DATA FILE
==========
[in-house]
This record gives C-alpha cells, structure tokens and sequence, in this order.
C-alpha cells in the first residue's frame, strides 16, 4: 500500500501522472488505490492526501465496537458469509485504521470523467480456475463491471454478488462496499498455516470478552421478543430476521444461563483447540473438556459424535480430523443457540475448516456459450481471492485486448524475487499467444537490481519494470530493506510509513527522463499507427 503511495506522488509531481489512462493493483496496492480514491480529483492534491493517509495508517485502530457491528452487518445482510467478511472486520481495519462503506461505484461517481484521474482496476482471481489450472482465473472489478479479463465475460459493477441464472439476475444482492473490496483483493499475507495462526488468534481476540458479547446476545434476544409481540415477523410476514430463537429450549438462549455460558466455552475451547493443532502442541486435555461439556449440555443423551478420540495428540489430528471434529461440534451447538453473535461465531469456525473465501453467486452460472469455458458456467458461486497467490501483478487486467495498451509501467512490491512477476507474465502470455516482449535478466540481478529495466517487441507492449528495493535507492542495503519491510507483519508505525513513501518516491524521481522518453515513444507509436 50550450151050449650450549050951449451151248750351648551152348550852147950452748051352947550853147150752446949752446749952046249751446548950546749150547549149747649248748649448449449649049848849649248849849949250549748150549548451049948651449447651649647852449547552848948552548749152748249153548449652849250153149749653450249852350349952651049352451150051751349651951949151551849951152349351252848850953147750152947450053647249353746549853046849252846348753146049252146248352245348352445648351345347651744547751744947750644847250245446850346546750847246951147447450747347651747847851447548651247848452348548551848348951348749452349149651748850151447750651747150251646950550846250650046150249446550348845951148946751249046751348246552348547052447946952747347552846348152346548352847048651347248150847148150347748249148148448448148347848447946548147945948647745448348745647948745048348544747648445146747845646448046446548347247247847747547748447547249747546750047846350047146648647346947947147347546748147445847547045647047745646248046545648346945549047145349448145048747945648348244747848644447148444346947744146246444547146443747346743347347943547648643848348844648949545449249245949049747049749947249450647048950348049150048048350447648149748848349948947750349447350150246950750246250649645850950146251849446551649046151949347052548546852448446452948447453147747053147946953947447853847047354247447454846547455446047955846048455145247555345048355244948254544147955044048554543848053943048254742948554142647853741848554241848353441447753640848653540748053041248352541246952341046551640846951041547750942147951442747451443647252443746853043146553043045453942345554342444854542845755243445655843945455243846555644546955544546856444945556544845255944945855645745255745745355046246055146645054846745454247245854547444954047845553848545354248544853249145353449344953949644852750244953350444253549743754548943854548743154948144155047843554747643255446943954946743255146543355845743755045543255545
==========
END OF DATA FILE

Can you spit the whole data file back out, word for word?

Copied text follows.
[in-house]
This record gives C-alpha cells, structure tokens and sequence, in this order.
C-alpha cells in the first residue's frame, strides 16, 4: 500500500501522472488505490492526501465496537458469509485504521470523467480456475463491471454478488462496499498455516470478552421478543430476521444461563483447540473438556459424535480430523443457540475448516456459450481471492485486448524475487499467444537490481519494470530493506510509513527522463499507427 503511495506522488509531481489512462493493483496496492480514491480529483492534491493517509495508517485502530457491528452487518445482510467478511472486520481495519462503506461505484461517481484521474482496476482471481489450472482465473472489478479479463465475460459493477441464472439476475444482492473490496483483493499475507495462526488468534481476540458479547446476545434476544409481540415477523410476514430463537429450549438462549455460558466455552475451547493443532502442541486435555461439556449440555443423551478420540495428540489430528471434529461440534451447538453473535461465531469456525473465501453467486452460472469455458458456467458461486497467490501483478487486467495498451509501467512490491512477476507474465502470455516482449535478466540481478529495466517487441507492449528495493535507492542495503519491510507483519508505525513513501518516491524521481522518453515513444507509436 50550450151050449650450549050951449451151248750351648551152348550852147950452748051352947550853147150752446949752446749952046249751446548950546749150547549149747649248748649448449449649049848849649248849849949250549748150549548451049948651449447651649647852449547552848948552548749152748249153548449652849250153149749653450249852350349952651049352451150051751349651951949151551849951152349351252848850953147750152947450053647249353746549853046849252846348753146049252146248352245348352445648351345347651744547751744947750644847250245446850346546750847246951147447450747347651747847851447548651247848452348548551848348951348749452349149651748850151447750651747150251646950550846250650046150249446550348845951148946751249046751348246552348547052447946952747347552846348152346548352847048651347248150847148150347748249148148448448148347848447946548147945948647745448348745647948745048348544747648445146747845646448046446548347247247847747547748447547249747546750047846350047146648647346947947147347546748147445847547045647047745646248046545648346945549047145349448145048747945648348244747848644447148444346947744146246444547146443747346743347347943547648643848348844648949545449249245949049747049749947249450647048950348049150048048350447648149748848349948947750349447350150246950750246250649645850950146251849446551649046151949347052548546852448446452948447453147747053147946953947447853847047354247447454846547455446047955846048455145247555345048355244948254544147955044048554543848053943048254742948554142647853741848554241848353441447753640848653540748053041248352541246952341046551640846951041547750942147951442747451443647252443746853043146553043045453942345554342444854542845755243445655843945455243846555644546955544546856444945556544845255944945855645745255745745355046246055146645054846745454247245854547444954047845553848545354248544853249145353449344953949644852750244953350444253549743754548943854548743154948144155047843554747643255446943954946743255146543355845743755045543255545